After absorbing its surrounding county in 2010, Kaohsiung became the largest municipality by area in Taiwan, with a population of 2.77 million. It is a major international port in the southwest of the country, serving the rich agricultural interior of southern Taiwan. Its waterfront industrial parks house steel mills, shipyards, petrochemical and refinery complexes, cement works, fertilizer factories and papermaking plants. The city is also home to eleven universities and colleges as well as eight military academies.
From Education to Employment
In the new century, Kaohsiung’s leaders have focused on increasing the city’s global competitiveness. One challenge is to ease the path for graduates into local employment to preserve Kaohsiung’s investment in its youth. In a Metropolitan Cultivation Project, the city has created incubation bases within schools, with the staff and equipment needed to give students marketable skills. It engages secondary schools, technical schools and universities in creating cooperative strategies and incentives for student advancement. The Economic Development Bureau trains teachers in the latest trends in local industries, while working with industry to develop internships focused on high-demand occupations. Today, twelve high schools and technical schools are working with 28 businesses, four universities and a hospital on classes, internship programs, and other projects.
Accelerating 4G Mobile Services
A different kind of infrastructure also has the city’s attention. Like most of Taiwan, Kaohsiung is well-wired, with 100% availability and 84% adoption of broadband. The missing link is high-speed mobile service. Until recently, Taiwan has lagged comparable nations in the rollout of 4G/LTE services. Kaohsiung worked with the two largest telcos in Taiwan to win national government subsidies for the development of 4G services, and offers the companies resources and administrative support to promote deployment. The city’s goal is to foster the development of 4G mobile technologies by local firms. Current projects include virtual tours of the Piers II Art Center, one of the city’s most popular recreation destinations, and an application that lets shoppers scan the barcodes on items with their mobile phones and find those items waiting for them at checkout.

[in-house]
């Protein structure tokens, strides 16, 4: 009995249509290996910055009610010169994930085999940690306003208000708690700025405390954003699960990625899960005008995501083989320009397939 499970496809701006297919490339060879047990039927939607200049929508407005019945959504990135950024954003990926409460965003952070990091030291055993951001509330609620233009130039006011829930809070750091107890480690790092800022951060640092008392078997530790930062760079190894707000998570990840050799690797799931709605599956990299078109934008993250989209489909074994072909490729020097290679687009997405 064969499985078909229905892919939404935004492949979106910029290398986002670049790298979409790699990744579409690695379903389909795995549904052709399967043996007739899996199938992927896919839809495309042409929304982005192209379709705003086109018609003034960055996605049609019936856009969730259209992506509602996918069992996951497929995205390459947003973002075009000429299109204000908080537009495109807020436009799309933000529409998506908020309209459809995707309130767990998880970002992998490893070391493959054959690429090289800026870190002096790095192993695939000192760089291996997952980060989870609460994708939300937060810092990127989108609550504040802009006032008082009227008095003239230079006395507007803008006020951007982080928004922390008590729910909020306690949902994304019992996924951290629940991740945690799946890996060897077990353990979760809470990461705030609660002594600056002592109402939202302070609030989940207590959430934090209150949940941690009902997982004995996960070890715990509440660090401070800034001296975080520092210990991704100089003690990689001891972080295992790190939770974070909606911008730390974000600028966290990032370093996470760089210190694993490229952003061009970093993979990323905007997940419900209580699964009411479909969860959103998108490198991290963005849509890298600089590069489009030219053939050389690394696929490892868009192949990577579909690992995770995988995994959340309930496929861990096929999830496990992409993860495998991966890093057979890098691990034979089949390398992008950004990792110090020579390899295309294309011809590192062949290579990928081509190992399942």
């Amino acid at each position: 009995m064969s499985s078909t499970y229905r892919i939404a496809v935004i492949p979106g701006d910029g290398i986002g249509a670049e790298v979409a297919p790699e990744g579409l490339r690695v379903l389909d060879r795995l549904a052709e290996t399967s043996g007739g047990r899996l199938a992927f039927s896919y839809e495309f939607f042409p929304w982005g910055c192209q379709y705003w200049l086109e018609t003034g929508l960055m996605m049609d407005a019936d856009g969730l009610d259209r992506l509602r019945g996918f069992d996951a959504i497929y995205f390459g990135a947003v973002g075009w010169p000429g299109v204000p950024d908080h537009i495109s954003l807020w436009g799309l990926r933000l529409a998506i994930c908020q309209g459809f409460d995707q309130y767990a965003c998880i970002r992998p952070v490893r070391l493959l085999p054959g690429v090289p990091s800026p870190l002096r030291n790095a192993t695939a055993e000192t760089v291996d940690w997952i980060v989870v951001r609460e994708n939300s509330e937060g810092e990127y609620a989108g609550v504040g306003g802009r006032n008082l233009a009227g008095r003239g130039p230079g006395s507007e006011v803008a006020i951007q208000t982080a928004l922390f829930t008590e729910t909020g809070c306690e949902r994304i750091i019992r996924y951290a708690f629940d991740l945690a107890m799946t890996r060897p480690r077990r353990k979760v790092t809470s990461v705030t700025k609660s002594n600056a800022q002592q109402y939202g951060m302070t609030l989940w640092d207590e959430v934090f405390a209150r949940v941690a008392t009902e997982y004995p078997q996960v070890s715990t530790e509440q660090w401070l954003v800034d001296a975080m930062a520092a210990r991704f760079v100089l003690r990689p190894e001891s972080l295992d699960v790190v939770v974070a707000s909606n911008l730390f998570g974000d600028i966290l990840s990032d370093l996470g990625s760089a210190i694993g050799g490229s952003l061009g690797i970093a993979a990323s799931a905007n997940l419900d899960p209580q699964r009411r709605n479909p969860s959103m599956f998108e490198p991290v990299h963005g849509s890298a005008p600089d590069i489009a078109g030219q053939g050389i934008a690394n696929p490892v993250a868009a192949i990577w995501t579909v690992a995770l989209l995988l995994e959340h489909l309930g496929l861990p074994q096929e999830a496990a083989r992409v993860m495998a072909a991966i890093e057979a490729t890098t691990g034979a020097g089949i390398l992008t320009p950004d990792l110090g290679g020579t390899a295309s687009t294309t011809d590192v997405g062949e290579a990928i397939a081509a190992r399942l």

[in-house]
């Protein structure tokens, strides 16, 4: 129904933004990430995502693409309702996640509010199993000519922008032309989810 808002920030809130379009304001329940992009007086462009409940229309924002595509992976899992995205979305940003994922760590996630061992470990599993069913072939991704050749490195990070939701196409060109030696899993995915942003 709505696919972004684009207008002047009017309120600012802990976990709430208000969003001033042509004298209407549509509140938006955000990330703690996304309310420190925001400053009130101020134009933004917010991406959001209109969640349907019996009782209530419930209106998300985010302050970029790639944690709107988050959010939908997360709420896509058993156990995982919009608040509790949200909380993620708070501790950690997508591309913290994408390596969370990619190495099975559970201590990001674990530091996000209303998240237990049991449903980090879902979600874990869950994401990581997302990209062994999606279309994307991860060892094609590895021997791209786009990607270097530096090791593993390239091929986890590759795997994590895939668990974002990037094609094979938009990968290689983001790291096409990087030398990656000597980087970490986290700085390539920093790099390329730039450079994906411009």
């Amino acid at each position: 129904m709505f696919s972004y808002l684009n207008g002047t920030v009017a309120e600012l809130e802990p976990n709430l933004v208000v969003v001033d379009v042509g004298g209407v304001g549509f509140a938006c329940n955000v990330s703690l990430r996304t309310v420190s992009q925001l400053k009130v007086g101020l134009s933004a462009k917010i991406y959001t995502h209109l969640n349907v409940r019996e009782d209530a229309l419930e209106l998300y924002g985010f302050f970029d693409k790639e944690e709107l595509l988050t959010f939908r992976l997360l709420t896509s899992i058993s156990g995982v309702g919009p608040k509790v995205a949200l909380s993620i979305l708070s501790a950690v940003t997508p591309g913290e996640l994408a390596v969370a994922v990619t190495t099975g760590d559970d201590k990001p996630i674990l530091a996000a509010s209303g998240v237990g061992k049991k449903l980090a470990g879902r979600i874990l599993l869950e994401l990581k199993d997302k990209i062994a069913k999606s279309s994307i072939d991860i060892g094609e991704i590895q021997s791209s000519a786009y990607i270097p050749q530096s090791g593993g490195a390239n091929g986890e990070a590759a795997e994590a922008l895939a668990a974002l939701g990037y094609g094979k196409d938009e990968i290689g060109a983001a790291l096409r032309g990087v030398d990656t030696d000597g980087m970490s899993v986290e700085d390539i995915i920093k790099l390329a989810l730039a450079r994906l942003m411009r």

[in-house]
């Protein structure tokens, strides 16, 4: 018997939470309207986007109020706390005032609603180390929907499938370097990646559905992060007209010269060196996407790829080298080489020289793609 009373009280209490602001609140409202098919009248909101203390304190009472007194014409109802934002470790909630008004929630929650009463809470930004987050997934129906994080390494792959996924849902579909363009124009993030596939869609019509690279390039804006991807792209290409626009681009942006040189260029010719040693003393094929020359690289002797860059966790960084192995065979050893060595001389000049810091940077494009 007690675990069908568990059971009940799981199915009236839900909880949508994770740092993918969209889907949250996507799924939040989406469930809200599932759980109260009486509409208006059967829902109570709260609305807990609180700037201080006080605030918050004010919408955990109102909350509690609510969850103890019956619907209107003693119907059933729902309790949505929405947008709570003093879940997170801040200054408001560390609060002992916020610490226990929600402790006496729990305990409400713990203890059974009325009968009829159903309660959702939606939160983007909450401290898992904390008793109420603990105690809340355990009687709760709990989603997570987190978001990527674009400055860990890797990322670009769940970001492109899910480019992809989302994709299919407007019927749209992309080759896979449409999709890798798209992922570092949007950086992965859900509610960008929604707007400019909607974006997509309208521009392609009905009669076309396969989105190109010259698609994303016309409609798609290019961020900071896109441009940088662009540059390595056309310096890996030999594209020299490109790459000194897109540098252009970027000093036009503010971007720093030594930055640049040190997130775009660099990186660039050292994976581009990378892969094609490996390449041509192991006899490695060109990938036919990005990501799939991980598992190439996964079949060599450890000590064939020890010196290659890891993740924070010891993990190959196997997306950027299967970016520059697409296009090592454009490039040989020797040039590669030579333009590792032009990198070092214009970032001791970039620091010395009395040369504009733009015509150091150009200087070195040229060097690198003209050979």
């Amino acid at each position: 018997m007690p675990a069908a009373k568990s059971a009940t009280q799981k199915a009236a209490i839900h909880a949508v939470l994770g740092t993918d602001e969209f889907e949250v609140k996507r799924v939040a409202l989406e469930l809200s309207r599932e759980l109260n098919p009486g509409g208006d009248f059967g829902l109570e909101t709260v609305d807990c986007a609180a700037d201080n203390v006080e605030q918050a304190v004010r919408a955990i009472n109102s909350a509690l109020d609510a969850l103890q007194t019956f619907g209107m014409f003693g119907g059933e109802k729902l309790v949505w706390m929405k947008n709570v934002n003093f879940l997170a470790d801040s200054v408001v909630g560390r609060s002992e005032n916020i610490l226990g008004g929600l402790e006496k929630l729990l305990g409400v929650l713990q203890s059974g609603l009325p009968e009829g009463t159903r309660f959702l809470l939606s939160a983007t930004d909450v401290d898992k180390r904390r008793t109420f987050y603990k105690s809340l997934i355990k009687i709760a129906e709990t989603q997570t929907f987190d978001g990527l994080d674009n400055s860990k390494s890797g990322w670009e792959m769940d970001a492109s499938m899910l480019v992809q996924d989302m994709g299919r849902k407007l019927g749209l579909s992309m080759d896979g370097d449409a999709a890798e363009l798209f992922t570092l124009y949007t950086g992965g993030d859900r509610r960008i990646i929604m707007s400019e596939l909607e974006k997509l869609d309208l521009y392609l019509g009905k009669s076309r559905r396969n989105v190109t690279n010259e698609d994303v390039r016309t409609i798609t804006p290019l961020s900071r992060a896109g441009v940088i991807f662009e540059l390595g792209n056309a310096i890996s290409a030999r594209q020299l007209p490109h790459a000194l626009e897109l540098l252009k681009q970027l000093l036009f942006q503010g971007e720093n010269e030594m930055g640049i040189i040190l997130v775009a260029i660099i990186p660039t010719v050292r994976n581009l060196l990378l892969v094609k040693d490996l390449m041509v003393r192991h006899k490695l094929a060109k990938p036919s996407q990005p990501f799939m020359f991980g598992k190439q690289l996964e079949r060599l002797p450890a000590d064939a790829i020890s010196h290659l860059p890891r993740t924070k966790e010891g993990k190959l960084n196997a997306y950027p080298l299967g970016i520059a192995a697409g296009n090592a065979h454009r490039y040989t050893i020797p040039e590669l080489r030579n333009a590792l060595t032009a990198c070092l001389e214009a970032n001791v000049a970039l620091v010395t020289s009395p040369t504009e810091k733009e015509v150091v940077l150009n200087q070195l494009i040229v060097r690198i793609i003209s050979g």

Technology for the Neighborhood
The city is using digital technologies to improve life at the neighborhood level. Each of its 891 neighborhoods has a designated Head of Neighborhood. The city is training them in the use of social media to better communicate with their constituents. So far, 121 Heads of Neighborhood have participated in training, of whom 75% are 50 years old or older. A similar grassroots approach targets energy conservation. The city has organized media events promoting conservation technologies and techniques, as well as competitions among schools, businesses and government departments, and volunteer groups to provide energy use assessments.
Kaohsiung has major growth plans, from redevelopment of its port in a joint venture with Taiwan International Ports Corporation to reclamation of additional land from the sea. The city’s leaders will ensure that, as its physical footprint grows, the community’s digital footprint keeps pace.